This dish has been a long time comin’. Remember when I picked and jarred my own grape vine leaves for dolmades? Well…that same patch also was rampant with snails.
After consulting Maria of Organically Cooked, I went and harvested a bucket of snails which would have to be plumped and purged of any food they may have eaten of late.
Ideally, this process takes 4-6 weeks but it really wasn’t that difficult and the final, delicious result was well worth the wait.
First off, I found and used a plastic hamper-type crate, the ones often used to cart and transport fruits and the holes in the crate were small enough to not allow the snails to escape and I covered it with a wooden board.
I placed the snails in my garage with some of the grape vine leaves, some corn meal and pasta to feed the snails.
Each week (wearing plastic gloves) I removed as much fecal matter as possible but this task became easier with each passing week as the snails were mostly now in their dormancy stage and food did not have to be replenished and little additional poops were to be found.
Yesterday, time was up for my snails. I removed them from the plastic crate and placed them in my kitchen sink. I plugged the drain and filled the sink with water up to about 1 inch high.
Almost immediately upon submerging the snails did they realize they were in cold water and they did awake from their dormancy and started peeking out of their shells…trying to crawl out of the sink!
At this point, it was time to ascertain if there were any dead snails in the lot and I started plucking any snails (most) that had peeked out their shells and showed signs of life and I placed then in a nearby colander (with a cover on top).
Out of the 70 or so snails, perhaps a dozen were devoid of life, they felt lighter than the rest and upon close inspection, I could see that the opening if the the shell had a dark discolouring to it…YEP, they were dead and they got chucked.
Before I go on to the dish at hand, I’d like to thank Maria ofOrganically Cooked for her immense patience in educating me, hand-holding and encouragement throughout this process. I’ve given you the abridged version of the preparation of snails but you may source, with great detail how to find, prepare, clean and cook snails.
From here on…I’m on my own.
In order to rid the snails of any remaining impurities, I was instructed to boil the snails in in salted water until little or no scum was floating on the surface. I was lucky, as I only had to boil the snails two times (sometimes you need to repeat this process three – four times).
Before I get on to the dish, I must address the challenge of eating snails which for a novice like me, came with some difficulty at first.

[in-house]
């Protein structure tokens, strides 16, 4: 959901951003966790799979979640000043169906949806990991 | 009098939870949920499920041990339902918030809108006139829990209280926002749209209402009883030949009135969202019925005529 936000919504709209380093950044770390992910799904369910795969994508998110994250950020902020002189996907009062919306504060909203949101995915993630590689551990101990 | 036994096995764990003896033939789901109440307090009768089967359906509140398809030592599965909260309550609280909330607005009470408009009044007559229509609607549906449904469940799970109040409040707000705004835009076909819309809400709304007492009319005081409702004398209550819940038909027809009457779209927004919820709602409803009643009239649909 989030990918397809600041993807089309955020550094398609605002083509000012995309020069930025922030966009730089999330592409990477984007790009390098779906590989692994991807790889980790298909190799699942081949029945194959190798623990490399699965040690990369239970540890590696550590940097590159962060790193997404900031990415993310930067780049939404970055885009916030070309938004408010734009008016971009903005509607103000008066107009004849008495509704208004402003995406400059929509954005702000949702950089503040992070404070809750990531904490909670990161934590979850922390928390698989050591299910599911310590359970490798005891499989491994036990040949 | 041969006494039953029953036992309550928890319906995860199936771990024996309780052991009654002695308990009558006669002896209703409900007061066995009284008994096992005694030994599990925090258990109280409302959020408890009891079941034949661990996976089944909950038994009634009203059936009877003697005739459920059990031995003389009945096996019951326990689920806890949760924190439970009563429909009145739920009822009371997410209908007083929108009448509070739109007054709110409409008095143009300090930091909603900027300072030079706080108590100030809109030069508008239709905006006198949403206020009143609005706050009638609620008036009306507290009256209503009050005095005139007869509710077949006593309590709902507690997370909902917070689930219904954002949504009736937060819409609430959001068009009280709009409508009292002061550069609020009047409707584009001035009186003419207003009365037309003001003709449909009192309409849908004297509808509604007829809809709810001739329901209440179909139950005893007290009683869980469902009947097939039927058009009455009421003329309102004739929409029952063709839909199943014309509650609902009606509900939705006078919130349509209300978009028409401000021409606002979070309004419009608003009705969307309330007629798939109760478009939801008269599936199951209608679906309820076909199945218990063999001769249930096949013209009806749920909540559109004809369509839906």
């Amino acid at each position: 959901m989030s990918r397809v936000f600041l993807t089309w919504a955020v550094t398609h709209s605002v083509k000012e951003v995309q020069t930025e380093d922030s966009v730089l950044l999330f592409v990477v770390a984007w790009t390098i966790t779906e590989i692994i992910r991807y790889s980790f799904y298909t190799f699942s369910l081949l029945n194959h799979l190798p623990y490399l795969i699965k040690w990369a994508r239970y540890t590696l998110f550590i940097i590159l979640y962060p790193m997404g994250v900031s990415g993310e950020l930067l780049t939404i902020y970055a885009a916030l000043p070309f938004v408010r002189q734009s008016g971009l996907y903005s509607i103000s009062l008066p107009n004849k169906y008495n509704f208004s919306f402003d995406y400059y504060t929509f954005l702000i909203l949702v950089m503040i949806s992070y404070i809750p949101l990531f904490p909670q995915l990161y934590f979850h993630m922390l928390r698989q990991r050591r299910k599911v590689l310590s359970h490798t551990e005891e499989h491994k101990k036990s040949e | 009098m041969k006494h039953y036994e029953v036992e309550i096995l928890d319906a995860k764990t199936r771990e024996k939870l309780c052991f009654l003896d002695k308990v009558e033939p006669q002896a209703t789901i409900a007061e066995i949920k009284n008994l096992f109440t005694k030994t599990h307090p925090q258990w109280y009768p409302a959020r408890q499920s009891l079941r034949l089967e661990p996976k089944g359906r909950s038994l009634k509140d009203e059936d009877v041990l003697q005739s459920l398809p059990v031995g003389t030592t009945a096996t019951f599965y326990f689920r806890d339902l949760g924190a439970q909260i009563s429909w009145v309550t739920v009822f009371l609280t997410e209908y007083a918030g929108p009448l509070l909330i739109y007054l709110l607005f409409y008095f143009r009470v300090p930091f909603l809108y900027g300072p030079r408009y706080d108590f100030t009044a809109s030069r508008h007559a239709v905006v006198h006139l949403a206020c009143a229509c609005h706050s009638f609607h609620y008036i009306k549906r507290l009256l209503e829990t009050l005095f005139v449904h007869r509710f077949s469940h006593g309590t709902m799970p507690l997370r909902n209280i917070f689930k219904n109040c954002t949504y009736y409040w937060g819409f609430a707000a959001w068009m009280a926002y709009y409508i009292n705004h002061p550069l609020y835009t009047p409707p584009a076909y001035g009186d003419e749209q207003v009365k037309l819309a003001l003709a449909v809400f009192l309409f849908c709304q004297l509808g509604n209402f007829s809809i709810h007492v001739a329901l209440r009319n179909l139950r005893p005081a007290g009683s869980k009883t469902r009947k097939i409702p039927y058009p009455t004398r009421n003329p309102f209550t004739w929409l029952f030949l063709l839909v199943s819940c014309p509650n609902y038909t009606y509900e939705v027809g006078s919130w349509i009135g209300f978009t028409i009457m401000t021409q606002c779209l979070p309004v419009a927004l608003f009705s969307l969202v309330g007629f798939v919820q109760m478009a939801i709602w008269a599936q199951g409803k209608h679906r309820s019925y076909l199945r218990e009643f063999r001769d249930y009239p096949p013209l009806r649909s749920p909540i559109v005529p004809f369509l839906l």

I tried using a fork but that didn’t work. I could have bought snail utensils but I don’t eat snails that often to justify the purchase so…in a typical and resourceful Greek way, I used a wooden souvlaki skewer to poke, twist and pluck out the succulent snail meat from within the shell.
Eating snails are a delight. It’s a messy affair but if you’re like me, a “Kalofagas” who’s in pursuit of delicious foods, then you’ll want to give snails a try.
It’s a messy affair but the flavour, the eating with your hands, the frequent sips of Raki in between bites along with many a dunking of bread in the sauce makes it all worth the trouble of harvesting, plumping and preparing snails.
I have never visited Crete but after enjoying this dish, I just got a little closer to enjoying a vacation on Crete.
1 kg. of large snails
1 bunch of scallions, diced
1 large onion, sliced
1/2 cup of olive oil
2 pints of cherry tomatoes, roasted in the oven
7-8 cloves of garlic, roasted along with the tomatoes
3 bay leaves
1 sprig of fresh rosemary
1/3 cup dry white wine
1 cup of water
salt and pepper to taste
splash of balsamic vinegar
- After boiling your snails to remove any remaining impurities, get a large pot on your stovetop and over medium-high heat, add your onions, scallions, bay leaves and rosemary and lower to medium and saute for about 5-10 minutes.
- Now add the snails, roasted tomatoes and garlic, wine and water and bring to a boil. Adjust seasoning with some salt and pepper, cover with a lid and simmer for 30-40 minutes.
- Adjust seasoning with salt & pepper and throw in a splash of balsamic vinegar to balance the sweetness from the onions and roasted cherry tomatoes.
- Serve in bowls as an appetizer with good crusty bread and some Raki, Ouzo or Tsipouro.
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